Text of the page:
(The red lines are just for debugging collision, they will not appear in the final product)

Networking

Having dealt with both uNet and Photon in the past, I decided that Unity's standard networking solutions were simply unecessary for my game. I have no need for latency-free real-time multiplayer in a turn-based game, and I decided that instead of trying to adapt these standard, complex networking solutions to my unique, simple game, I'd be better off simply writing my own networking solution.

I chose nodejs and socket.io for their ease of use and also because I'm familiar with both and have used them in the past. I use the Socket.IO for Unity plugin to communicate between the Unity client and my node.js server.

Challenges

I very quickly realized that the most prominent issue in my networking plan was the communication between Node.js (JavaScript) and Unity (C#). JavaScript is a dynamic language, while C# is a static language. C# is a much more structured and strict language than JavaScript, while JavaScript lets you get away with a lot more. In JavaScript, I can write a function that accepts a variable as an argument, while in C#, the argument must be an int, string, bool, etc. Because of this difference in languages, there's a lot of decoding to be done on the Unity end. Luckily, Unity does have built-in JSON support, so that helps bridge the gap somewhat and simplify the issue.

Goals

The server really only serves to accomplish a few basic tasks:

The most advanced and difficult of these tasks by far is the anti-cheat. The server should be able to spot suspicious activity (too many frames in a turn, player moving too fast, only one client registered bullet hit, etc.) and react appropriately, either by booting the offending player from the game or simply remedying the effects of their cheating. The issue of bullet hit registration is probably the trickiest in this category. One of the advantages of using uNet would have been that it uses Unity's engine and can calculate collisions authoritatively. Hopefully, since my game is only 2D, I should be able to do some basic calculations on the server-end should something go wrong, but ideally both clients would report the bullet hit and the server wouldn't have to do any extra work.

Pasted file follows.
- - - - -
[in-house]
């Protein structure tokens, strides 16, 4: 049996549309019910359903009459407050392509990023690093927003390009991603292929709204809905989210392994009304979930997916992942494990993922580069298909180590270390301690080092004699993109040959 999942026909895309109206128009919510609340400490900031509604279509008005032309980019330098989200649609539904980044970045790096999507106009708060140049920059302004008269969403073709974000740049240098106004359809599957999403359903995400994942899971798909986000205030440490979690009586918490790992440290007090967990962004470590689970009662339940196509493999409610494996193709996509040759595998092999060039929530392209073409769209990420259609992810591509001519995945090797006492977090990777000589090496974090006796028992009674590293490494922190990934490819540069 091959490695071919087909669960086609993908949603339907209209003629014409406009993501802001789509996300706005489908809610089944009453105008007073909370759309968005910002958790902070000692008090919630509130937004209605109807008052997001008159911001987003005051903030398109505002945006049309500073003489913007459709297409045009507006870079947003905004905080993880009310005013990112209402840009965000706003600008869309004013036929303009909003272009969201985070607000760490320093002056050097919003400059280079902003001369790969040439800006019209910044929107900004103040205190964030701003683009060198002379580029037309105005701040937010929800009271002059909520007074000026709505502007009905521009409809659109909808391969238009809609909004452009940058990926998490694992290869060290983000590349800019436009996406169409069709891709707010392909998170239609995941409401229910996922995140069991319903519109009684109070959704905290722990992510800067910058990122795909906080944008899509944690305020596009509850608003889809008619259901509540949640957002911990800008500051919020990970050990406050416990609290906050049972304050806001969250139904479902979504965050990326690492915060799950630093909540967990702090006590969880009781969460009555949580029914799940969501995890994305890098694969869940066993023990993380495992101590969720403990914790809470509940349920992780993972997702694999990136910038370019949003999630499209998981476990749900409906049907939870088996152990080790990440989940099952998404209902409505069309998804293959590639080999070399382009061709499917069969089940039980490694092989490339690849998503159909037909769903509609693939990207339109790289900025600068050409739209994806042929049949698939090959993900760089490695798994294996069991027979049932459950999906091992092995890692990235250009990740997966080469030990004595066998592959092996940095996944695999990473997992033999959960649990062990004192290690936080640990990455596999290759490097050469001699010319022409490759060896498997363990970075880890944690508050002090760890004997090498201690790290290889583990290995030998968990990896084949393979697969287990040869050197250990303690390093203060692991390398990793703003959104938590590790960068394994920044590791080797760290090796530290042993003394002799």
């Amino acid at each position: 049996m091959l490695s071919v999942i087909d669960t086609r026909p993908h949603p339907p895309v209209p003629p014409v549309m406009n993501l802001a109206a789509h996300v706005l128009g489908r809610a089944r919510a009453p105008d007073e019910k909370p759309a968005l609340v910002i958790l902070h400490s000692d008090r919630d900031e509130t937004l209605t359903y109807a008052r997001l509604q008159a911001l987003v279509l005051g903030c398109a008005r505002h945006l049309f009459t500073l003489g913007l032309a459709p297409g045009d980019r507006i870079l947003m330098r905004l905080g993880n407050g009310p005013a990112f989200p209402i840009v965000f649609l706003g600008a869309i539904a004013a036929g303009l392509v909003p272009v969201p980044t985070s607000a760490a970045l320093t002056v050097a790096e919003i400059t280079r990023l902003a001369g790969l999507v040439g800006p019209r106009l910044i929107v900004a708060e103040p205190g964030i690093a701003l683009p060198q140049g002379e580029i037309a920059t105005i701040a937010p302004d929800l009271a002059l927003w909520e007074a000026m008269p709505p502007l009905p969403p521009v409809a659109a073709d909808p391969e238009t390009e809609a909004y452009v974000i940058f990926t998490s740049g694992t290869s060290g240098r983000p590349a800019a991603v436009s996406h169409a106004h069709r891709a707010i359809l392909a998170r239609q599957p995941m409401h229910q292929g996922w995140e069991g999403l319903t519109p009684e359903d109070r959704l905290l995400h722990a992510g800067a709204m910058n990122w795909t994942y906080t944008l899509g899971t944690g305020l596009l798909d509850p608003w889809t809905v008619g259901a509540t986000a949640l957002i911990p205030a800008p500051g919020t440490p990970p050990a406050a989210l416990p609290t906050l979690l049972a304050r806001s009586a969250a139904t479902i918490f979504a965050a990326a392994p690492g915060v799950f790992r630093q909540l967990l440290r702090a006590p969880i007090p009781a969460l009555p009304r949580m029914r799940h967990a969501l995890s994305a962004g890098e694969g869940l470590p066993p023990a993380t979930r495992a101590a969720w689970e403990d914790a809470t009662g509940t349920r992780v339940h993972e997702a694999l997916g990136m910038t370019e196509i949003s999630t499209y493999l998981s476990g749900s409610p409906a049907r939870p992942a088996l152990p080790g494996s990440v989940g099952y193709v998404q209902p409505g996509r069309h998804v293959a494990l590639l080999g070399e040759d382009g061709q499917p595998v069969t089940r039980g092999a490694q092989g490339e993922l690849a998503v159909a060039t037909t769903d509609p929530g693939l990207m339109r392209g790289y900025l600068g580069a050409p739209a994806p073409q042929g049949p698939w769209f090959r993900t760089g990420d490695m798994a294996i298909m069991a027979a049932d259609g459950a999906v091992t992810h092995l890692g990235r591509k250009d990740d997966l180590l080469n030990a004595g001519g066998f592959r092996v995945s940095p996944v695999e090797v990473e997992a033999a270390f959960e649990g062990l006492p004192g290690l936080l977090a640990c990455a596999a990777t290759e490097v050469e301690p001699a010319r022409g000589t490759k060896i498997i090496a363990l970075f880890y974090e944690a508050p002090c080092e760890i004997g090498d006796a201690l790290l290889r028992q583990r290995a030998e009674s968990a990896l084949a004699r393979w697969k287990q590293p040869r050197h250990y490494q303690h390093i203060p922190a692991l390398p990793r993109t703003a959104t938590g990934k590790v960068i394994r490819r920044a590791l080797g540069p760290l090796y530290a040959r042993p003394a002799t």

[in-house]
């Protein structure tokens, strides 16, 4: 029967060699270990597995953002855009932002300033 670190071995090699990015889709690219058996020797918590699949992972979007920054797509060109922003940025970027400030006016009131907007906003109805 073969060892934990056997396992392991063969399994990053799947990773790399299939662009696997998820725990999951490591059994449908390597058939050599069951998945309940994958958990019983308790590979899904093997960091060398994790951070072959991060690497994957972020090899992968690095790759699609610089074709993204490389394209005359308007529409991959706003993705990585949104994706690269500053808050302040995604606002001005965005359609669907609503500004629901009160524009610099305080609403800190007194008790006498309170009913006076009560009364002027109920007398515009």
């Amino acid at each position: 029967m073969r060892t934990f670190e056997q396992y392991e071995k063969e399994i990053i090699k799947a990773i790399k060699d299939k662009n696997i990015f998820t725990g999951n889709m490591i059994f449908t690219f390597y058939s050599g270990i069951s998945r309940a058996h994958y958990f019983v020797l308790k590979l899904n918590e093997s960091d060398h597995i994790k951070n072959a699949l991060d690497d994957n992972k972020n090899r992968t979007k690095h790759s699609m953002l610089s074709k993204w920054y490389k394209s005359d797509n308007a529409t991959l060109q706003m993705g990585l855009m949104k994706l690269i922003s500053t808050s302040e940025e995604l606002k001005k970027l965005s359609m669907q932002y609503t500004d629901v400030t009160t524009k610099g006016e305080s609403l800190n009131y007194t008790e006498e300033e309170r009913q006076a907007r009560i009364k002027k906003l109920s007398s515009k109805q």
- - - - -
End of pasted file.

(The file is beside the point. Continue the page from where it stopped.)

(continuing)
Graphics, UI and other Artwork

Art and Design is an integral part of any software - regardless of how great your code is, if the user can't effectively interact with it, it's useless. Unfortunately, I have little to no experience with art and design of any kind, and really don't know where to even start here. This will probably be the most challenging aspect of this project for me.

Challenges

I don't know the first thing about graphic design. I also don't know the first thing about artwork. I don't even have an idea for the aesthetic or theme of my game's art! At this point, it could be a sci-fi shooter with plasma rifles, and it could just as easily become a cowboy-western game with shotguns and revolvers. Hell, I could have the characters not be human at all.

Goals

My goal is to have a polished, responsive UI and unique, custom artwork and visuals. I want to create all of the art myself and try to be as unique as possible - that is, not tracing other people's sprites from DeviantArt or downloading characters from the Unity Asset Store.